In-Home Elder Care includes services that improve the quality of life, increase safety, and simply make life less of a chore for the elderly. Specifically in-home elder care deals with the activities of daily living.
These activities are broken down into two types of care: Companion or Personal Care. Both are classified as Non-Medical because they do not require a nurse to carry them out. Companion Care allows a professionally trained caregiver to provide IADLs (Instrumental Activities of Daily Living). Personal Care allows for the provision of ADLs (Activities of Daily Living). A breakdown of the differences between these two types of non-medical care is provided below:
Companion Care Professionals Provide IADLs.
Companion Care provides you or your loved one with personalized services to fit his or her needs and can include the following types of services and many other IADLs (instrumental activities of daily living):
Many people do not require care beyond assistance with IADLs, as long as they are fairly mobile, able to bath, dress and eat with minimal assistance. However, if they also need assistance with ADLs, then it is time to consider Personal Care Services. For example, a Companion Caregiver can prepare a meal for a client, but they cannot feed the client. The client must be able to utilize utensils and feed herself. A Personal Care Professional can both prepare the meal, cut up the food, and assist the client with eating it.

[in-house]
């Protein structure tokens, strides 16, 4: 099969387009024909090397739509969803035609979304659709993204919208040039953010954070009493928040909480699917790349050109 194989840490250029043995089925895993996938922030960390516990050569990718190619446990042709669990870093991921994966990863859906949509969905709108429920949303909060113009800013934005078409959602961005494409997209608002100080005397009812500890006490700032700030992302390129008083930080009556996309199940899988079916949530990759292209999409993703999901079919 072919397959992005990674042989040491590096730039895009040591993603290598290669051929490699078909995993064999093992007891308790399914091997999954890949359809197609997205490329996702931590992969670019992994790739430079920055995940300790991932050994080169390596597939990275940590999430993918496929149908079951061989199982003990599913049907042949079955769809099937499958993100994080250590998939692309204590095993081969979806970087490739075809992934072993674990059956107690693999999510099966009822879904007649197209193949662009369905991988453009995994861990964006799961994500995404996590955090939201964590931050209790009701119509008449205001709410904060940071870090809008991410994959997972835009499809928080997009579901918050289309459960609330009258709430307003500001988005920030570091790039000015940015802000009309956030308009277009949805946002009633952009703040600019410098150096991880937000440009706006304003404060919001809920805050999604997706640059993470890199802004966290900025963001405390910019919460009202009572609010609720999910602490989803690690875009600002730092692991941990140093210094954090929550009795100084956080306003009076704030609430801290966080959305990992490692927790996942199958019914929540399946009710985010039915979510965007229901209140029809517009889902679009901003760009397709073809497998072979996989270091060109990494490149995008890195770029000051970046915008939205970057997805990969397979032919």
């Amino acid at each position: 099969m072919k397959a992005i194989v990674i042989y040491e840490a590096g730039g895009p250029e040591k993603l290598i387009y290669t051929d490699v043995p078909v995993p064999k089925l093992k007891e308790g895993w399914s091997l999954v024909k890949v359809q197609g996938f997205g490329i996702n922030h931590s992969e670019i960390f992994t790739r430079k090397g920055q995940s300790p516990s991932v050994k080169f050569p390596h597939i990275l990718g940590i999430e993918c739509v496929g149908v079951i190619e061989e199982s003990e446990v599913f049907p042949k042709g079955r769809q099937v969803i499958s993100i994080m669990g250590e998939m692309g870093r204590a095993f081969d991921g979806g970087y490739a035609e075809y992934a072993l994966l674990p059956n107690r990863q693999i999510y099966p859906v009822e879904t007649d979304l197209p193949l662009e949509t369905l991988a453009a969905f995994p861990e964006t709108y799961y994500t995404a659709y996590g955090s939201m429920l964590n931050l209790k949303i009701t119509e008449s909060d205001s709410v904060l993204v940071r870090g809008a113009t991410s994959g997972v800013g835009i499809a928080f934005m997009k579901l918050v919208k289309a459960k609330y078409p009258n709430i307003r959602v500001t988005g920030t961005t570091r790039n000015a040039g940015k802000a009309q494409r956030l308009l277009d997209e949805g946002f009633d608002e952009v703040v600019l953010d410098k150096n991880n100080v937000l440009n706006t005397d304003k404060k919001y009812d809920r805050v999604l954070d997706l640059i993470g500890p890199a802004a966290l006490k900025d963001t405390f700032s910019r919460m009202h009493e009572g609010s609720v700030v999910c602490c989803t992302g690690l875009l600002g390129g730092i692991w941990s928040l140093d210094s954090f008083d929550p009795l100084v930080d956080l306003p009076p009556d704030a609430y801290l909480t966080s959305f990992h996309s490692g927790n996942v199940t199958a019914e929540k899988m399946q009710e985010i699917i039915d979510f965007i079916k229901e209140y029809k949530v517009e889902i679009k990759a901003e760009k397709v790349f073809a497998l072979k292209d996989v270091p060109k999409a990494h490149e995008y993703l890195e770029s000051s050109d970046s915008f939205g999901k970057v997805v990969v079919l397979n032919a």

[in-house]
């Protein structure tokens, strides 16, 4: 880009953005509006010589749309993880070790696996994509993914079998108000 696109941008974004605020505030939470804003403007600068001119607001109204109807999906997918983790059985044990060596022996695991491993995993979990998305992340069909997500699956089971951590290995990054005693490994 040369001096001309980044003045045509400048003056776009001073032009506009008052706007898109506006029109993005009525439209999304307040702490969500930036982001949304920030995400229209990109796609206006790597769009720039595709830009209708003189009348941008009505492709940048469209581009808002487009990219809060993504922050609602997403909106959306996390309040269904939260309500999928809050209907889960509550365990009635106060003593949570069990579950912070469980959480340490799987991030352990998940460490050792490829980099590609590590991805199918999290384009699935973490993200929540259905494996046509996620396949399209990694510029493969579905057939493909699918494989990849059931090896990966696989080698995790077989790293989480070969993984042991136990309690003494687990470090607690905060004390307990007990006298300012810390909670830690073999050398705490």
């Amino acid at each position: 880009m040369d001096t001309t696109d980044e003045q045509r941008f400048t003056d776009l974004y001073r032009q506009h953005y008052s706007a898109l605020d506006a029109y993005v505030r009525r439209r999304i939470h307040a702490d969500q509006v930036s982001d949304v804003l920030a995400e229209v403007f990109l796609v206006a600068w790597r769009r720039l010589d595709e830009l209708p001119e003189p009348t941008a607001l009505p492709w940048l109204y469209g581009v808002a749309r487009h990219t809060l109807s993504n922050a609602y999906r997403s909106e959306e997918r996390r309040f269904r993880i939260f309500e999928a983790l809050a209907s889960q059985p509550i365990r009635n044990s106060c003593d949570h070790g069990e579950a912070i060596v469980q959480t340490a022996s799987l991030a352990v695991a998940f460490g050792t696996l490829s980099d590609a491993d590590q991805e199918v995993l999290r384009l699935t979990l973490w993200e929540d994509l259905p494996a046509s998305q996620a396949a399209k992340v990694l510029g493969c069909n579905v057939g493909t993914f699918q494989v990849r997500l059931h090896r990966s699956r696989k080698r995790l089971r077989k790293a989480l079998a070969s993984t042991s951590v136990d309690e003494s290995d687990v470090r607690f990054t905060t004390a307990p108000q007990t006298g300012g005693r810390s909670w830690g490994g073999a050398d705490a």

Personal Care Professionals Provide ADLs and IADLs
Personal Care provides you or your loved one with personalized services to fit his or her needs which includes All Companion Care Services listed above PLUS the following types of services:
ADLs (Activities of Daily Living), such as those listed above require additional training and cannot be performed by a Companion Caregiver. Employees who deliver Personal Care Services are also periodically supervised by a Registered RN. It is imperative that persons who are transferring, bathing, dressing or assisting persons with incontinence care have the proper training so that neither patient nor caregiver is injured or put in danger during the process of providing assistance.